If you're beginning a new workout regimen, don't expect too much of yourself--or too little. Results of a study by researchers at Duke University Medical Center suggest that, left to their own devices, people gravitate to a moderate exercise program that's neither too lax nor too ambitious--the equivalent of briskly walking 11 miles each week. The investigators surmise that smaller doses of high intensity exercise may enable people to better stick to their exercise program.
Led by William Kraus, Ph.D., researchers studied 87 "couch-potatoes" who were randomly "prescribed" one of three 9-month supervised exercise programs. A low exercise group worked out an average of 187 minutes per week at about 50 percent of peak intensity; a moderate group, 123 minutes at 65-80 percent intensity; and a high group, 180 minutes at 65-80 percent intensity.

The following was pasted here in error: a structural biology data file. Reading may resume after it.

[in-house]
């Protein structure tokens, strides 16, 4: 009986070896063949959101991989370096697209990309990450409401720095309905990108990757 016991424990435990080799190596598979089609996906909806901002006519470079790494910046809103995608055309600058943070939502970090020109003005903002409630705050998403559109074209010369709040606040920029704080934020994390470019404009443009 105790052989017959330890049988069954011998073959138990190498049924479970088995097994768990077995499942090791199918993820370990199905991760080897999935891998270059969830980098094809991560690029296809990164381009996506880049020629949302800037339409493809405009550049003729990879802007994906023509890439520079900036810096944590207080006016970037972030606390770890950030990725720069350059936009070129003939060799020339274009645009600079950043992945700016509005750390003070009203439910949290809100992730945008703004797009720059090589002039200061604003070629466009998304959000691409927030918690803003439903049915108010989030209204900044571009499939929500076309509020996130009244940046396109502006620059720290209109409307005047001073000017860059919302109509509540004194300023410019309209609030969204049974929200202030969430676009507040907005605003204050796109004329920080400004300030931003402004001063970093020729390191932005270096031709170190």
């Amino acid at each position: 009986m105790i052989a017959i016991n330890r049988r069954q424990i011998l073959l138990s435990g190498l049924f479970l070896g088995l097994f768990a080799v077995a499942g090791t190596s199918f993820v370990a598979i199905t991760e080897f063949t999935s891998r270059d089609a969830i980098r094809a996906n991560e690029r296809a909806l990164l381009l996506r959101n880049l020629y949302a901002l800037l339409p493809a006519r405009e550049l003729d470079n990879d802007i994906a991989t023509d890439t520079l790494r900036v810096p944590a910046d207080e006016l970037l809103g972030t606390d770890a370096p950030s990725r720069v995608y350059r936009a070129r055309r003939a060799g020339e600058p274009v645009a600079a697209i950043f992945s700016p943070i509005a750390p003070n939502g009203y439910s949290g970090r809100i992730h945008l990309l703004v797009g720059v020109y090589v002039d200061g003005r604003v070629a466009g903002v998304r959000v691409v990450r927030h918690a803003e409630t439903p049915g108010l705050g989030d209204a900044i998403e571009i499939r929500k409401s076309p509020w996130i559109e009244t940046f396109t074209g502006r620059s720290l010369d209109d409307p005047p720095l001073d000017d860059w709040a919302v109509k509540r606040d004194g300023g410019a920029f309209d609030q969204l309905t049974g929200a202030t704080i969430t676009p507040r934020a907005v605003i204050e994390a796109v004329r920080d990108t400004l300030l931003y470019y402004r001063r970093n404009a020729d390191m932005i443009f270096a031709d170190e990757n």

After the supervised period, subjects were observed for an additional six months during which they were free to work out or not. On average, the high exercise group reduced both the time spent per week and the intensity of their workouts. The low exercise group also decreased the number of minutes per week they exercised, but 68 percent significantly increased their workout intensity. The exercise patterns of the moderate group proved to be the most sustainable.